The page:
WMU Student Develops Device to Aid Speech Impairments


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Daniel Floyd compares his cork prototype to the finished product.

Courtesy of Wayne State University

A student at Western Michigan University has secured a design patent for a device that assists those with speech impediments, as well as others seeking to improve their articulation and elocution.

“This patent validates the design of my product and my hard work to this point,” says Daniel Floyd, a sophomore at the Kalamazoo-based college. “It will also make it easier to speak with future influencers and supporters and grow my business.”

Called the SpeechMasterPro, the device is placed inside the mouth and is held in place by the user’s teeth. By trying to avoid touching the device with their lips while speaking, the user strengthens their jaws and facial muscles, thereby improving the projection of clear speech.

Floyd, who was born with a speech disorder that makes it difficult to enunciate certain words and sounds, says he first began developing the speech aid after watching the movie, The Great Debaters, starring Denzel Washington.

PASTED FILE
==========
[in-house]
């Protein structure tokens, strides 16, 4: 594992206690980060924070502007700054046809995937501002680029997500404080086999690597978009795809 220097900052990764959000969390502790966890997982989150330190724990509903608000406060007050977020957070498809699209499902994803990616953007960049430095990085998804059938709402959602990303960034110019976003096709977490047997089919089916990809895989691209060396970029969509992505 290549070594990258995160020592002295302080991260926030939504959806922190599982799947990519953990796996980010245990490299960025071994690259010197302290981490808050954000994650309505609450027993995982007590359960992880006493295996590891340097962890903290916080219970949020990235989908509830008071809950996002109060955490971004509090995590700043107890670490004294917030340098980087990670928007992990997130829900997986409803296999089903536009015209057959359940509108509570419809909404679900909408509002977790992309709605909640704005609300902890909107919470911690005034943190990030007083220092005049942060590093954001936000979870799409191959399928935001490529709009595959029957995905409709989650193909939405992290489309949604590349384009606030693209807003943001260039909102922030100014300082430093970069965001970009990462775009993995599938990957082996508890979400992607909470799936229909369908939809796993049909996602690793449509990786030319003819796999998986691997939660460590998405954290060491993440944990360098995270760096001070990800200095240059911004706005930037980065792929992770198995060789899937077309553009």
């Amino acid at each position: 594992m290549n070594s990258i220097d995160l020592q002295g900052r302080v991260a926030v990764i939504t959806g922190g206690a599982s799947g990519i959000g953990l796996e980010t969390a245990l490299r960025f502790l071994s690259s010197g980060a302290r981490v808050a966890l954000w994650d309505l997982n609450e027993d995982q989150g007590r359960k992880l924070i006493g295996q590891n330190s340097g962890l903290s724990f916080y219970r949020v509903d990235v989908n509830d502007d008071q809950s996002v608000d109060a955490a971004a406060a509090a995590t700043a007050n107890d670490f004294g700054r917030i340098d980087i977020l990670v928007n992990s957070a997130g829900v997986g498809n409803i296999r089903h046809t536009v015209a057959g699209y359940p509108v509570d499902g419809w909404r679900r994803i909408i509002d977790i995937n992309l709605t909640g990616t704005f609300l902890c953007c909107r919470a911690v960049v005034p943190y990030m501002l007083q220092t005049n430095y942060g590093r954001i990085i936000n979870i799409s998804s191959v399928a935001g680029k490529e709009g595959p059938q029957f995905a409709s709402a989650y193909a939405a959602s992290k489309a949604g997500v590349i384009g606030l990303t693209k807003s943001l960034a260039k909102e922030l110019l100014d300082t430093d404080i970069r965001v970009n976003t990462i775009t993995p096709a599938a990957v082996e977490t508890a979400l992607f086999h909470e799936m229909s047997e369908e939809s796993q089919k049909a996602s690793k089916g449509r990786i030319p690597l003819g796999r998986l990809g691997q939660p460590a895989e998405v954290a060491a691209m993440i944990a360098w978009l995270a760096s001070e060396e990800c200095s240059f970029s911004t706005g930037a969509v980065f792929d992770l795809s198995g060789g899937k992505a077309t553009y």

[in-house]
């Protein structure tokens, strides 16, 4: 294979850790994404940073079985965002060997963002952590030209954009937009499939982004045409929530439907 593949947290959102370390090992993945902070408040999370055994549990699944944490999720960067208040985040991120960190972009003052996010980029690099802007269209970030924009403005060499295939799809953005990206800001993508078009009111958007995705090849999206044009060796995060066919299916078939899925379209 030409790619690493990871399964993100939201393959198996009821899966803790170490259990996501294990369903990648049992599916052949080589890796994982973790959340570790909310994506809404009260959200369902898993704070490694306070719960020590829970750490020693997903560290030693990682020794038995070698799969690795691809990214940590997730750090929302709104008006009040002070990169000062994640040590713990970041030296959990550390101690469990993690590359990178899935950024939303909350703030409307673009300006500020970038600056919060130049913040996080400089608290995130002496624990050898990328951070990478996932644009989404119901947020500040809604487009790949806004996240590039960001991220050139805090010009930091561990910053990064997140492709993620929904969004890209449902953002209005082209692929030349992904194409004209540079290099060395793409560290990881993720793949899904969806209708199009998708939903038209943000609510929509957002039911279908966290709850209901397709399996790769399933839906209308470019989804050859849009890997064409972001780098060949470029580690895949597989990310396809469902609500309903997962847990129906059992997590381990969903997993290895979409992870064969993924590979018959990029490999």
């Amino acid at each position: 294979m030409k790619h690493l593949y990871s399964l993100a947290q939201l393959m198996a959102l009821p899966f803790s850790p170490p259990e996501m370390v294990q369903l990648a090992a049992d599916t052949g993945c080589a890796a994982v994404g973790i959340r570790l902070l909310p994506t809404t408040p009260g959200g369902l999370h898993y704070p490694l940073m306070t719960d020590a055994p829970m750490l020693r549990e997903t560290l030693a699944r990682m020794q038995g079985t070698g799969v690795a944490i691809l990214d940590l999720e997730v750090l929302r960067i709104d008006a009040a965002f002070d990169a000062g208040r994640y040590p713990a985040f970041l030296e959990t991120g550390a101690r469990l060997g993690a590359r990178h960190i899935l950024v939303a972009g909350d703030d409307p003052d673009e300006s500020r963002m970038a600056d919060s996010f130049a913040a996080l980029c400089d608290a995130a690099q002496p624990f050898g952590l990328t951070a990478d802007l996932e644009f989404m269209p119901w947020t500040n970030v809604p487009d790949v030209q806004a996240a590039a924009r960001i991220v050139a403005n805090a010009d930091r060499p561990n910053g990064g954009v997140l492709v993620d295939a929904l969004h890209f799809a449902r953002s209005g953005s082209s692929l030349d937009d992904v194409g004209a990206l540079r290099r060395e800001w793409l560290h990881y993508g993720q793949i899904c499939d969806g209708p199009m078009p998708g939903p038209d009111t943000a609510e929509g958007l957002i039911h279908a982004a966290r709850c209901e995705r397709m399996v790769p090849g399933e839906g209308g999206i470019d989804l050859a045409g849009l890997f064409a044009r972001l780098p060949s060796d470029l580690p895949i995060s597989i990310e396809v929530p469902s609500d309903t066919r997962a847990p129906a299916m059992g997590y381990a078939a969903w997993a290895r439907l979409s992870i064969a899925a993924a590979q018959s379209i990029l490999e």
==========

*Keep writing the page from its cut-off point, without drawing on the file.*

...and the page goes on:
“(In the 2007 film), Denzel had five debaters practicing for debate, and they were practicing with a radish in their mouths,” Floyd says. “The radish forced the debaters to over enunciate their words and sounds, so once they took the radish out of their mouth, because of muscle memory, they would pronounce words as if the radish were still there.”

Floyd, age 15 at the time, began practicing speaking while biting a wine cork and noticed an improvement in elocution. He began collecting wine corks from area restaurants, reshaping them to rest more naturally between the front teeth.

Since developing those first prototypes, Floyd has teamed up with PDT, a Chicago design firm to develop a version of the SpeechMasterPro that can be mass produced, as well as a manufacturer that has agreed to fabricate several Food and Drug Administration approved silicone prototypes.

“(Daniel’s) story of how he came to create SpeechMasterPro and his work ethic are truly inspiring,” says Lara Hobson, director of operations for Starting Gate, WMU’s student business accelerator. “It is rewarding to see one of our student entrepreneurs reach this level of success.”

The utility patent for the device is pending, and Floyd has his eye on the future, with plans to grow his business by developing alternate distribution channels in addition to his online store. 

For more information about the SpeechMasterPro, visit speechmasterpro.com.

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